P&P Reading Club: Great Expectations?

he art of fielding by chad harbachAway we go with preliminary expectations from some of our contributors before hitting the pages. Please feel free to share your own hopes, dreams, fears about the Art of Fielding in the comment section below.

Also: this goes without saying, but if you read ahead, please don’t spoil it for the group as a whole. Reading ahead is only natural, but we’ll be keeping the discussion to the prescribed pages. And remember: read through chapter 17 by Wednesday.

Ted Walker

I went to a college about the size and shape of the one featured in The Art of Fielding. I played baseball at this college. I was a catcher. The goal of the reader should not be to find those novels that emulate one’s own experience as closely as possible, but the small college catcher is not exactly literature’s most recurrent motif, so I think I’m off the hook for getting excited about this book. It’s been years, honestly, since a baseball book has stirred me to action the way that this one has. It could be the positive reviews that form a warm nest for the book in my mind like a pile of freshly laundered game jerseys.

I suppose it’s also the expectation that a baseball book will hum with contemporary life: a baseball book that matters. As much as it’s touted as the literary sport, it’s been awhile since the modern literary experience has intersected with the modern baseball experience. I am excited about this baseball book because I hope that it, and this reading club, will be a reward for those of us who hang loosely around the lettered edges of this game, hoping to witness the elusive linked stitch that binds together art and sport.

Patrick Dubuque

The Art of Fielding is a departure for me in terms of genres, being written by someone who is still alive, and I’m heading into the novel with a healthy respect if also some slight trepidation.  Even the plot description on the dust jacket reads so conspicuously modern: a series of character studies, centering around mankind’s search for meaning in an uncaring, nihilistic society.  I’m guessing that we’ll see something of Steve Sax, or at least his dreaded disease, as Henry comes of age through the novel.   But perhaps it is not this gloomy!  I should disclose that throwing off my measurements will be Brideshead Revisited, which I finished recently and which appears to have at least something in common with this novel, although hopefully not the endings.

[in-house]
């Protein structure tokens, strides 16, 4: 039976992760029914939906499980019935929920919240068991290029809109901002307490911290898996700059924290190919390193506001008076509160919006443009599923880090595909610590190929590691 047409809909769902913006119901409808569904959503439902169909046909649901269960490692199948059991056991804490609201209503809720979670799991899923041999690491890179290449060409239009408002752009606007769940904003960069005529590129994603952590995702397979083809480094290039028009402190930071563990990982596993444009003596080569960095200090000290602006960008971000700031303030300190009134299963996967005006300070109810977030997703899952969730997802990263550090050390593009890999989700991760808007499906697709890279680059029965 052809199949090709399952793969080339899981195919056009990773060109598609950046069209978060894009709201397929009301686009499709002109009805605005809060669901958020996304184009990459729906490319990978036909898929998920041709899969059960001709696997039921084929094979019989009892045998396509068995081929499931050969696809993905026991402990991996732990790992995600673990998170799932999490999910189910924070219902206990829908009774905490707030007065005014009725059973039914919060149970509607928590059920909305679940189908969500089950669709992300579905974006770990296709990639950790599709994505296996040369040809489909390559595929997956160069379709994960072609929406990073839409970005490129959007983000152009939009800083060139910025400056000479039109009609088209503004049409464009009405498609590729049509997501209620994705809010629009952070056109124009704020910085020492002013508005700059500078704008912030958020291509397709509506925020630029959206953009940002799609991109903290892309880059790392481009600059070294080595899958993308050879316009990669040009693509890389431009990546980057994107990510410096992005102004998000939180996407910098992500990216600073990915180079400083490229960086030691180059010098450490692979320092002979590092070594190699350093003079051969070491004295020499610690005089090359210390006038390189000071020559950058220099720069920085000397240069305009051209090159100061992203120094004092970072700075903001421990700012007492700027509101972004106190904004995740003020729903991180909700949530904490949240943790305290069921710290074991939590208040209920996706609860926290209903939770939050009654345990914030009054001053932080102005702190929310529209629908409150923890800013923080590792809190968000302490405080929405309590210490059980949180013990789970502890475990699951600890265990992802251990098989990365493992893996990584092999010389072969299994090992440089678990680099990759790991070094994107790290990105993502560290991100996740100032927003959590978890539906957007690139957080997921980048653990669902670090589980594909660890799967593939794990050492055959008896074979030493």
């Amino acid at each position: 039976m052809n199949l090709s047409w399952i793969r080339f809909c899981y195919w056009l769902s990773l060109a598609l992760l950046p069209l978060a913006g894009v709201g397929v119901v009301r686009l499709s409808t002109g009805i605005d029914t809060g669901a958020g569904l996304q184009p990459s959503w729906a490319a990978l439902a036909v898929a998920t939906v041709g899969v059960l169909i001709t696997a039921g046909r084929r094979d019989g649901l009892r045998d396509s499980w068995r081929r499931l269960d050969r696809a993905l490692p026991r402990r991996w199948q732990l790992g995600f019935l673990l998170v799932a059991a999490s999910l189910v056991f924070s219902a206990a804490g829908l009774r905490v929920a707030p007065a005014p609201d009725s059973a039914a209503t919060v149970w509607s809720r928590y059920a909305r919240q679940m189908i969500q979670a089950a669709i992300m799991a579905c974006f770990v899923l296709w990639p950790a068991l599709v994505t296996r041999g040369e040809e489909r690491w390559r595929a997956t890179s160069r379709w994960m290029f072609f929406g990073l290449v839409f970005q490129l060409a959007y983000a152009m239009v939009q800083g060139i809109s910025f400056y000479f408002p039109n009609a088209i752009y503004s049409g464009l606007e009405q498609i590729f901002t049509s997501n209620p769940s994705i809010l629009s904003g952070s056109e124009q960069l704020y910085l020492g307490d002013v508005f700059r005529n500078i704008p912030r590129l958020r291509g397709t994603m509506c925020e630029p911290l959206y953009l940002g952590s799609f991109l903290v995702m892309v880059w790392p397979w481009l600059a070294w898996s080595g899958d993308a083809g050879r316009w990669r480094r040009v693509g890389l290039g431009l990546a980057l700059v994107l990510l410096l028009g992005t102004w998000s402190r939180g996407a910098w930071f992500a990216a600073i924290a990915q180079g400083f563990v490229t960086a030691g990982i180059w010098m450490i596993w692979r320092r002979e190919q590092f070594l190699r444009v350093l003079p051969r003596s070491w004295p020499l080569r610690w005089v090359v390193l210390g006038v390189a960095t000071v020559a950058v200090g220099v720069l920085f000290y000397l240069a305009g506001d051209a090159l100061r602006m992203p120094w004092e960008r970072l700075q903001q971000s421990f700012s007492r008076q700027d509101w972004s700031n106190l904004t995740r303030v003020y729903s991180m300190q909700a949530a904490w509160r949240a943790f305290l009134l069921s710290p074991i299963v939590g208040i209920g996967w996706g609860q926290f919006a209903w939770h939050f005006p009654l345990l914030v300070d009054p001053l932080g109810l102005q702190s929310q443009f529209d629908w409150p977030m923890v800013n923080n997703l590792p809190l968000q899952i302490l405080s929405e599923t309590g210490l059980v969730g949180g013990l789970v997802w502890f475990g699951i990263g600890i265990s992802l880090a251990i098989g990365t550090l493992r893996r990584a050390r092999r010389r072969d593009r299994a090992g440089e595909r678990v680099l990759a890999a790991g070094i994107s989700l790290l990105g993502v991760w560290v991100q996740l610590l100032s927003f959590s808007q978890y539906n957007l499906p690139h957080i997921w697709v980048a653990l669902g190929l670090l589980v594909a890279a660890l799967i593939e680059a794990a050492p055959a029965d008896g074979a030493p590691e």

My question, since I’m obviously in this bleak mood: whither the baseball novel?  There’s not much agreement on the best baseball novels of all-time, but the majority of the big classics date back fifty or sixty years, and even the most modern of the greats (Kinsella) are nearing thirty.  If it’s the All-American sport, why can’t it seem to serve as the foundation of the Great American Novel?  (Except in the case of The Great American Novel, of course).

Megan Wells

I try to start a new book with as few expectations as possible. That said, I can tell already that this book is going to make me uncomfortable. People doing stupid things at colleges hits close to home for a lot of us, I’d imagine, even if we turned out alright – or at least avoided a criminal record – regardless. But more importantly, these people engaging in college-age chicanery are ballplayers. Baseball fans are a perverse lot – we love our players to be human and fawn over the details parceled out by beat writers and Twitter feeds. But we get disturbed when they don’t match the black-and-white heroism between the lines. We’re forced to find a balance between personal flaws and the on-field narratives we build in our heads. I expect to both love and hate a lot of these characters, and to find myself facing a certain amount of cognitive dissonance. What about the book do you think will challenge you?

Adam Webb

Thank you for inviting me to take part in your conversation about The Art of Fielding and providing me with the opportunity this week to judge a book by its cover. (I saw Paul Bacon‘s designs in TAF’s enigmatic white brush script on blue.)

Without having cracked the spine and with every effort to not learn any more about the book than I already do (Wisconsin college baseball, Franzen blurb), my thoughts about TAF are dominated by one triviality: How much of the book will occupy itself with metaphorical “fielding”? Will this theoretical metaphor (which I fear infects every chapter of the book) ruin the whole thing for me?